After that, I didn’t have Velveeta again until I was a senior in high school, at a graduation party. One of the moms made an hors d’eouvre consisting of equal parts ground beef and Jimmy Dean’s hot breakfast sausage, browned, then blended with melted Velveeta and spread on to Melba toasts. Between the fat of the meat and the gelatinous quality of the Velveeta, when the toasts were cold they hardened like concrete, and I loved them. I still think of that evening, standing territorially next to the food table, as my friends drifted around the room socializing.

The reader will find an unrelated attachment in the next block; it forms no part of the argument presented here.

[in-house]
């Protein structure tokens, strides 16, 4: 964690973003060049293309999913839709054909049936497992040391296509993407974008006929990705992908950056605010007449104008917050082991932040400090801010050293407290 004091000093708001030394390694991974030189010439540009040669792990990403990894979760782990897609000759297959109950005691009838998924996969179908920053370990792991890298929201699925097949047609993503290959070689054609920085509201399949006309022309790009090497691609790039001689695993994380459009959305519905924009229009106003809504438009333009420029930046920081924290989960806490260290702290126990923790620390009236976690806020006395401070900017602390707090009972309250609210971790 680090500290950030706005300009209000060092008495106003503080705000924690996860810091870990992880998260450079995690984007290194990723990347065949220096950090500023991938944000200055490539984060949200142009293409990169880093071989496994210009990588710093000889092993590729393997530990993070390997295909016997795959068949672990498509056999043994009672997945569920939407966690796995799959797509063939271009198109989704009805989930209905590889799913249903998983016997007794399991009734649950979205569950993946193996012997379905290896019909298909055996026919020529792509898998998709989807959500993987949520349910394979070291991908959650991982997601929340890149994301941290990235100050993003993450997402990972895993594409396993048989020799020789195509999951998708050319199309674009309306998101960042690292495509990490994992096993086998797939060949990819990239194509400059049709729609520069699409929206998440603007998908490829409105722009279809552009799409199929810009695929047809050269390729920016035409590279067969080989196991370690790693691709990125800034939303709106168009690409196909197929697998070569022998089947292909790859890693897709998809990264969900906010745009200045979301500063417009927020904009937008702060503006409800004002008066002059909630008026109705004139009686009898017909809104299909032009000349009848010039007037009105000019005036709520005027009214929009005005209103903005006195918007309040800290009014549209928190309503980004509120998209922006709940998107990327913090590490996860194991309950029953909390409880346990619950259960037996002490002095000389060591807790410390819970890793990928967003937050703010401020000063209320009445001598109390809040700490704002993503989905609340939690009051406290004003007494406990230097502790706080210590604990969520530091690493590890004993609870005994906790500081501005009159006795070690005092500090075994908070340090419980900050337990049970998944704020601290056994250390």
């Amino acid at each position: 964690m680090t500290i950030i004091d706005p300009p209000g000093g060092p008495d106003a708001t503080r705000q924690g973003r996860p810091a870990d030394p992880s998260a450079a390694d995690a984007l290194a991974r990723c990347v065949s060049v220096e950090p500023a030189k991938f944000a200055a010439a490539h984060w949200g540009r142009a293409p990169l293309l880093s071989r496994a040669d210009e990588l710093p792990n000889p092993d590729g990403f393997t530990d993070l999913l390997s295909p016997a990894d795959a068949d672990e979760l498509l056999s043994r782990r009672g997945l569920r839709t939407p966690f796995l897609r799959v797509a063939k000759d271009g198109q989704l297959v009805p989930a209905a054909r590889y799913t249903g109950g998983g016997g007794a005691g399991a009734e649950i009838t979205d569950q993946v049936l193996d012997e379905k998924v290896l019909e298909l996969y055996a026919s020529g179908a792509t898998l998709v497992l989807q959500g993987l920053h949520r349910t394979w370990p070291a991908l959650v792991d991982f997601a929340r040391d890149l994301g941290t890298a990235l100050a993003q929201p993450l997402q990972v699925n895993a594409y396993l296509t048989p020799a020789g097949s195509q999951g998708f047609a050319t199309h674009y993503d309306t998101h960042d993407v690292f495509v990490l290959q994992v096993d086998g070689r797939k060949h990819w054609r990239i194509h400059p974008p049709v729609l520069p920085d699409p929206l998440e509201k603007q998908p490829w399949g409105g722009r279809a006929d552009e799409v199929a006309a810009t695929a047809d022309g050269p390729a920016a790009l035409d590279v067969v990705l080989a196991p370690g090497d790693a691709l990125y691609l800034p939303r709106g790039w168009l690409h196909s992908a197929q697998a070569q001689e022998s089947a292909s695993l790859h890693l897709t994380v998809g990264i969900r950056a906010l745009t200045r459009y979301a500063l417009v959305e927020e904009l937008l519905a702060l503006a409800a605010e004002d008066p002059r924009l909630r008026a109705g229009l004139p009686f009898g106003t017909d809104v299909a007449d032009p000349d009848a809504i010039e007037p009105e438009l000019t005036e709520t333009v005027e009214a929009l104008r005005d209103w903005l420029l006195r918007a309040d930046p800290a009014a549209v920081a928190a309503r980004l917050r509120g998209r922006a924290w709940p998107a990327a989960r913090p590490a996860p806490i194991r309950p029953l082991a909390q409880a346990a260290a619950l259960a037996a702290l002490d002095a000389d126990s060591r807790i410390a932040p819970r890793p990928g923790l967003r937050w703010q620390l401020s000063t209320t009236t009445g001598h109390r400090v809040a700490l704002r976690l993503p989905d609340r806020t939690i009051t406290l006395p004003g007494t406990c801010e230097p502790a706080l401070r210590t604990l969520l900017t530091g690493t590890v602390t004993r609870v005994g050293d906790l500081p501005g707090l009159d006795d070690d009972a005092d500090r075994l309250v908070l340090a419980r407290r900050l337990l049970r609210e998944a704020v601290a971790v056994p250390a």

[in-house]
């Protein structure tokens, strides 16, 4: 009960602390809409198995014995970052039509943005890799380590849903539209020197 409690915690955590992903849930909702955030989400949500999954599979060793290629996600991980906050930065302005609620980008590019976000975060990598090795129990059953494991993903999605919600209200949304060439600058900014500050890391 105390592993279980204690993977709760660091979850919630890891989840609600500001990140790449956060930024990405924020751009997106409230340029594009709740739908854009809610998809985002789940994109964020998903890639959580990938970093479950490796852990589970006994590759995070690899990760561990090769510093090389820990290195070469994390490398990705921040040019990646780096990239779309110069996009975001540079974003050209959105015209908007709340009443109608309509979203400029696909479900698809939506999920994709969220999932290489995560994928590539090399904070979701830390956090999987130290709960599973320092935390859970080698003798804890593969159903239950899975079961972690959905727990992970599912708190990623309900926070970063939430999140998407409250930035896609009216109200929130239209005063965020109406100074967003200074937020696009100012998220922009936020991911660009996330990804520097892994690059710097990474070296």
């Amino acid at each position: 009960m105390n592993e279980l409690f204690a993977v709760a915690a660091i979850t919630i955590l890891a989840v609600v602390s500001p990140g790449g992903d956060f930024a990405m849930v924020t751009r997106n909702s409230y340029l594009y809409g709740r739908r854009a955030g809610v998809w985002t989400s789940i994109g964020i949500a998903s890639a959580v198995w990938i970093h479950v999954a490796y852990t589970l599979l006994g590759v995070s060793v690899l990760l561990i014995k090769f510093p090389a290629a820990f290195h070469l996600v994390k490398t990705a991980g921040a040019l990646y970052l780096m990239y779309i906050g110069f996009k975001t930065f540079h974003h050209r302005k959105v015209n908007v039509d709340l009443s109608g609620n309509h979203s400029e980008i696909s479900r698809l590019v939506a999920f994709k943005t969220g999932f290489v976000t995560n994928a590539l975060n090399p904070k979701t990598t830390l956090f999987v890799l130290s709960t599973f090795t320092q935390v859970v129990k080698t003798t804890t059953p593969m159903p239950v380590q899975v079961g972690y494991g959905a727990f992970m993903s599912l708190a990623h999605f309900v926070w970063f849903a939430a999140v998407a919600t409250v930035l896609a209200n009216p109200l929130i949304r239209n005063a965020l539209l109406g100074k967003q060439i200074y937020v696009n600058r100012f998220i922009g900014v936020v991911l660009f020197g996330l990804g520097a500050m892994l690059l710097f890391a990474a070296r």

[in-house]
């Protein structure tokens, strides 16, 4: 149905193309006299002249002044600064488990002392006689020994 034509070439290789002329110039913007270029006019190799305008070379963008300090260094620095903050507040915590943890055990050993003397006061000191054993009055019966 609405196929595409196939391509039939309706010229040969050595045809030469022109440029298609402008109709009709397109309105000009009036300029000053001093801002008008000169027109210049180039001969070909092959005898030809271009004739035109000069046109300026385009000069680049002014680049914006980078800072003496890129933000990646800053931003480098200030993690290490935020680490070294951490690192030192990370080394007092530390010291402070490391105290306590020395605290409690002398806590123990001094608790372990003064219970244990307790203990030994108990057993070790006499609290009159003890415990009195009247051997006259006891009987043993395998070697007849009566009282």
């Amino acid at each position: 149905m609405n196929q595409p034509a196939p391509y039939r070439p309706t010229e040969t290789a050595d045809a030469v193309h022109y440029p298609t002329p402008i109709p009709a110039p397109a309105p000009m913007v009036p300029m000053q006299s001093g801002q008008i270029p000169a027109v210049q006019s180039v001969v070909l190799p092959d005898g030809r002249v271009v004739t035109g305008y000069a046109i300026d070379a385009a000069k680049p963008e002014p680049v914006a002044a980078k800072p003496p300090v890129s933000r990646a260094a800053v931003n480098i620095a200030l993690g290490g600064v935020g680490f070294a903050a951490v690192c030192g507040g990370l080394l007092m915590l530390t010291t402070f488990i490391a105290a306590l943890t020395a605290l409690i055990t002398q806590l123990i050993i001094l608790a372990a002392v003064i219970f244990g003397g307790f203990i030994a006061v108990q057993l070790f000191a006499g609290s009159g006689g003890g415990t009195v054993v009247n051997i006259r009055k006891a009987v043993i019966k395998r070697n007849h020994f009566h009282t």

When we moved abroad seven years ago, the item I missed the most, the food I would ask U.S. visitors most often to bring me, was Velveeta. Curiously though, I never opened those bricks, and after a few years they formed a sort of masonry wall in the back of my cupboard. It was comforting knowing that, if I needed them, they were there.
For me, Velveeta has been a bright orange thread in the beige tweed of my life— something that appeared only intermittently but made a huge impact. Sort of like a brief fling with a boy from the bad side of town—it was exciting and satiating, but I wised up and moved on, deciding to spend my life with the more highbrow Brie de Meaux. Was it what I wanted, or what I knew would please my parents… maybe it was both. Every so often though, in the navy blue folds of the night, I lie awake and remember that first taste of melted Velveeta, and pine for its smooth comfort.
The Best-Tasting-Worst-For-You-Hors-D’oeuvre Ever